Bichlien HoangBichlien Hoang is a Senior Program Director, IEEE Future Directions. She managed the Life Sciences Initiative from 2011 to 2014, and is currently the Program Manager for the IEEE Rebooting Computing initiative. Prior to joining the IEEE staff in 2004, Bichlien spent 24 years in the telecommunications industry, at Bell Labs, Bellcore and Telcordia where her latest position was Vice-President, Network Engineering. Bichlien is an IEEE Senior Member.

 

Sin-Kuen HawkinsSin-Kuen Hawkins is currently supporting the IEEE Life Sciences Technical Community and the Rebooting Computing Initiative within Technical Activities of IEEE. Prior to joining the IEEE staff in 2012, Sin-Kuen served as a technical consultant to Army and DARPA programs. She also has 19 years of experience in the telecommunications industry, at Bellcore and Telcordia Technologies, where her last position was Director in Network Engineering and Design. Sin-Kuen is an IEEE member.

 

Alan M. KadinAlan M. Kadin is a Technical Consultant based in Princeton Junction, NJ. Earlier, he was a Senior Researcher at Hypres, Inc. of Elmsford, NY, focusing on superconducting circuits, and an Associate Professor of Electrical and Computer Engineering at the University of Rochester in Rochester, NY. He holds a PhD in Applied Physics from Harvard University. He is an IEEE Senior Member and is actively involved in the IEEE Rebooting Computing Initiative.

 

 

The Hardware Enablers for the Internet of Things – Part II (More than Moore)

Timothy Lee
May 12, 2015

 

Part I of this two-part series on "The Hardware Enablers for the Internet of Things," introduced how CMOS semiconductor devices enable wireline and wireless communications at what is commonly called the Physical Layer (PHY). The density of digital circuits (CPU, memory, I/O) has been increasing as the critical dimensions such as gate length and minimum feature half pitch have been scaled down by a factor of two every 18 months.

This observation is attributed to Gordon Moore who first described it in 1965 and in his paper entitled, "Cramming More Components onto Integrated Circuits" found in the Proceedings Of The IEEE, VOL. 86, NO. 1, January 1998.

Since 1998, the International Technology Roadmap for Semiconductors (ITRS) has served as compass to guide the industry by predicting technology trends and publicizing the need for industry standards, processing equipment requirements, and market drivers. The International Roadmap Committee (IRC) and 16 technology working groups meet regularly for workshops and symposia to publish and release an ITRS Roadmap every two years. The roadmap provides a benchmark for the semiconductor industry and helps to set the priorities for research and development. The road to "More Moore" has successfully scaled Complementary Metal-Oxide Semiconductor (CMOS) devices and interconnects to achieve better speed, lower power, smaller size and higher yields; resulting in today’s FinFET, FD-SOI, High-k, Low-k and SiGe technology. For the last 25 years, CMOS scaling has followed this law. In 1995, gate feature size was 250nm; today it is 22nm. By 2025, photolithography scaling may hit the limit at ~ 5nm. Recently, IHP (Germany) and GaTech (USA) reported at a SiGe transistor that operates at 0.8 THz, which is thought to be the territory of III-V devices. After "More Moore" efforts are exhausted, new technologies and materials to overcome this "wall" are needed. Research areas for "Beyond CMOS" now include integration of III-V materials, graphene, silicene, nano-wire transistors, quantum dots, NEMS and spintronics. But many of these innovations may never come into fruition or may take decades before entering the commercial mainstream.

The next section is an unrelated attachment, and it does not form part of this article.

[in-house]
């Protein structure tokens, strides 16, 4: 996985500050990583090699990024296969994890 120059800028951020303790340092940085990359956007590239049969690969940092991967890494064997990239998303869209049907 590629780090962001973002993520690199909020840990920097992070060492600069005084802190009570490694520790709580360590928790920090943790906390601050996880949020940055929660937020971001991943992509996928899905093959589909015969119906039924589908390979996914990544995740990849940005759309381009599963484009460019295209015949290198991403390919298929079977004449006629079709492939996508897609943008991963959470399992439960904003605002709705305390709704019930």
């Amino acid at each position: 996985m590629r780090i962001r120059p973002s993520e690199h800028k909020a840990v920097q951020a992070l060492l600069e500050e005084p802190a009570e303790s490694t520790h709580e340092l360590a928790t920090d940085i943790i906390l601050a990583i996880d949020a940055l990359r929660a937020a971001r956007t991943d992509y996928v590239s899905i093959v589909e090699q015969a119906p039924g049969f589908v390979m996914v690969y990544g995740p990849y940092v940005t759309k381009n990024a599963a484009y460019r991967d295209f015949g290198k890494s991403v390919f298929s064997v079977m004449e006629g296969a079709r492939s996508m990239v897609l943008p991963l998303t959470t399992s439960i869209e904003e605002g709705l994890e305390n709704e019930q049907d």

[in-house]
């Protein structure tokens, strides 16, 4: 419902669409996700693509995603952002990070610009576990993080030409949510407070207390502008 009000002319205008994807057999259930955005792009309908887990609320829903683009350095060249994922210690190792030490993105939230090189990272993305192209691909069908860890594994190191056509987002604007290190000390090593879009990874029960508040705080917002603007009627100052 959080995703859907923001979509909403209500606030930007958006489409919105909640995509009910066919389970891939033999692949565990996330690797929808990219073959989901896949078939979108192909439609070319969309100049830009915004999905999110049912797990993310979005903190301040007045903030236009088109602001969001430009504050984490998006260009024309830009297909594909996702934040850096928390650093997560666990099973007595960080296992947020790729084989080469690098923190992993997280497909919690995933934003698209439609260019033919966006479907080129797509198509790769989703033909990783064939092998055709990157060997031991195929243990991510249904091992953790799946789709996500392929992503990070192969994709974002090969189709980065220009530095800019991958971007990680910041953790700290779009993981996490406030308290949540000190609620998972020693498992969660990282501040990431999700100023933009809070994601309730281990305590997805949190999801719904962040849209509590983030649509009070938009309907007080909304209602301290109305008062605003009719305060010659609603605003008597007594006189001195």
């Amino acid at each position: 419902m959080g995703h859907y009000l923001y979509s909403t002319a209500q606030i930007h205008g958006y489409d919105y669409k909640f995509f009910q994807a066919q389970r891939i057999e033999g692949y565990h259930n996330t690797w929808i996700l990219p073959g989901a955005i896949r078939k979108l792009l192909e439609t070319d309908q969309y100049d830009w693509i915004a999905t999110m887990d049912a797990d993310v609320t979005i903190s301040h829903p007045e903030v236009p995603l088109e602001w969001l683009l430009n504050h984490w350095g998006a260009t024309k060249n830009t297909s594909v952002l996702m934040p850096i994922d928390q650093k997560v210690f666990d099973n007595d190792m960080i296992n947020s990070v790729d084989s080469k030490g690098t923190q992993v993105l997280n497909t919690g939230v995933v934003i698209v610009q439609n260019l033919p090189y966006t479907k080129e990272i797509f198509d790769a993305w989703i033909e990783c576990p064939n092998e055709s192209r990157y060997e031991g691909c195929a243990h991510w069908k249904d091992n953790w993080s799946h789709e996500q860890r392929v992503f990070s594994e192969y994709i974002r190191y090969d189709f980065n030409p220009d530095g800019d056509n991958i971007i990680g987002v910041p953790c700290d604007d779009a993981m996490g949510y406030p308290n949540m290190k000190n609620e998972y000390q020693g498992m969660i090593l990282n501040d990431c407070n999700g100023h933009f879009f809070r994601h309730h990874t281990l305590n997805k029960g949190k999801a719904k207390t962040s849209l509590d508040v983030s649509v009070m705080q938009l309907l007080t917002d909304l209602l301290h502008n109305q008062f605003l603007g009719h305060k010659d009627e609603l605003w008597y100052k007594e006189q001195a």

More than Moore